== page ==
Conservation benefit: New 772-square-mile permanent marine protected area
Community benefit: Solar-powered waste management center
Autení is a small island in the Sea of Chiloé, in southern Chile, a region of great biodiversity. Blue whales, the largest animals in the world, are seen there, as are critically endangered right whales and humpback whales. Sea lion and fur seal colonies cover rocky outcrops; Peale’s dolphins and the endemic Chilean dolphin ply the waters. More than 200 species of birds are found in the Chiloé Archipelago, including the endemic Pincoya storm petrel and Magellanic penguins.
The indigenous community of Autení Island is leading an effort to get to the government to create a large, permanent protected area in the Sea of Chiloé. Currently, the area has no protection.
This type of MPA is designed to benefit indigenous people, and the Mapuche-Huilliche communities would be deeply involved in its management. The proposed management plan calls for better fishing practices and a limit on overall fishing. It would also forbid new salmon farms, a key source of pollution. Ships of the Fisheries Service and the navy would patrol the area; indigenous artisanal fishermen would report violations.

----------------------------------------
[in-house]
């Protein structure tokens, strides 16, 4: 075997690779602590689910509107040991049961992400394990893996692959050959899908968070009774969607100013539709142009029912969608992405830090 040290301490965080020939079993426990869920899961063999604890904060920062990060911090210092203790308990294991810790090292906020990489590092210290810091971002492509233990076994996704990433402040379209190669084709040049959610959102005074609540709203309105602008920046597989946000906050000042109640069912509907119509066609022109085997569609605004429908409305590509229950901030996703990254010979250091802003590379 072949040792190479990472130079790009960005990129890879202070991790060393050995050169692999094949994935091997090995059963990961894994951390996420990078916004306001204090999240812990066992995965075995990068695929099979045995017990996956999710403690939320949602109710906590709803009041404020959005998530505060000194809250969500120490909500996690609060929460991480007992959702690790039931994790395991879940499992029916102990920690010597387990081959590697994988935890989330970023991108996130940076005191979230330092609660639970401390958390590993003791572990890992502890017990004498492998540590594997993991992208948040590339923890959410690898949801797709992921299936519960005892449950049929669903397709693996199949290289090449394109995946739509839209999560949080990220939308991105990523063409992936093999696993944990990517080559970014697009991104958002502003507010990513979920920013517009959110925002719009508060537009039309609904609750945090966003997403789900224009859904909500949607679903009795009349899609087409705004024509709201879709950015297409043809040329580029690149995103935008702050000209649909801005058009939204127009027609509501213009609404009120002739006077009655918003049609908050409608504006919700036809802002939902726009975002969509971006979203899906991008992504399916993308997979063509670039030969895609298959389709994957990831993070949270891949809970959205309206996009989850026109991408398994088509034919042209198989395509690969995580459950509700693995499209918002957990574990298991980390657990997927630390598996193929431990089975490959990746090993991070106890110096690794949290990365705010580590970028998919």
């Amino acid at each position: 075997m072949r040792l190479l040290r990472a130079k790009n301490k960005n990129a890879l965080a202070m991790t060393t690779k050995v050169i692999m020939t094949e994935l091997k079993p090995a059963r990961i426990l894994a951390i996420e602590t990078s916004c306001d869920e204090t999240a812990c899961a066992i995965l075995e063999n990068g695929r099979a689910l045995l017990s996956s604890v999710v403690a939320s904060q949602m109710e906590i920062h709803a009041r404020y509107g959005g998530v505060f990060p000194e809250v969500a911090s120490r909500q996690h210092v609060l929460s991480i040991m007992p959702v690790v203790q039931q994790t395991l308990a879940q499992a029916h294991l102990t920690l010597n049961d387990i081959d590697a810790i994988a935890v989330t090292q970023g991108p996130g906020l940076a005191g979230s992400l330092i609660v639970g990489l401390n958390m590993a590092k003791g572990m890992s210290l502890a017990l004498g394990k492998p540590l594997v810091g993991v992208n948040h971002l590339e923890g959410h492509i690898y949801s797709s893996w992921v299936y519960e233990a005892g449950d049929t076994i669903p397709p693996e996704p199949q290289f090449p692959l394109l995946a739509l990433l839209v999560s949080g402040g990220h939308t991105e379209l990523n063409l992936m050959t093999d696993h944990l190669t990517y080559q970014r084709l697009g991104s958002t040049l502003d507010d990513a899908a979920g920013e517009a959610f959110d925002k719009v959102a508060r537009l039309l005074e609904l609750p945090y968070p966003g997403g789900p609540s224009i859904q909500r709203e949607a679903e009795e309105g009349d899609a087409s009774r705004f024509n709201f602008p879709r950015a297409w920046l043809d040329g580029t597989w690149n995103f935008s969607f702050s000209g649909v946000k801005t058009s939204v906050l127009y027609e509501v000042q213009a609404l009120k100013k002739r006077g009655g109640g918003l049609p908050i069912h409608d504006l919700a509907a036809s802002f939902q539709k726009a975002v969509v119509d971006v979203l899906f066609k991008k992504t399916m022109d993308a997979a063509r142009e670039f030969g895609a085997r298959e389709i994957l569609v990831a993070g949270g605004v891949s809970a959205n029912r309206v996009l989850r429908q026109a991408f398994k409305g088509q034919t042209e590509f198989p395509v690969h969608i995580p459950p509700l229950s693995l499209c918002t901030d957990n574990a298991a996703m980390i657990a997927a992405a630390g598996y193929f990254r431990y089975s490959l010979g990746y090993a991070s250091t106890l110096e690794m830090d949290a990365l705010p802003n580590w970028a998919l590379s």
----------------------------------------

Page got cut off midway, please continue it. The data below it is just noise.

As on many small islands, handling household and business waste on Autení is a serious problem. Salmon and mussel farming operations create plastic waste, and household garbage is also a problem. The community requested a Seacology grant to attack the waste disposal problem on Autení and nearby Navahue Island. A grant will fund an integrated waste management system, consisting of trash collection points, training for community members, and a chipping machine powered by electricity from solar panels. From the island facility, compacted waste will be taken to a mainland recycling and disposal center.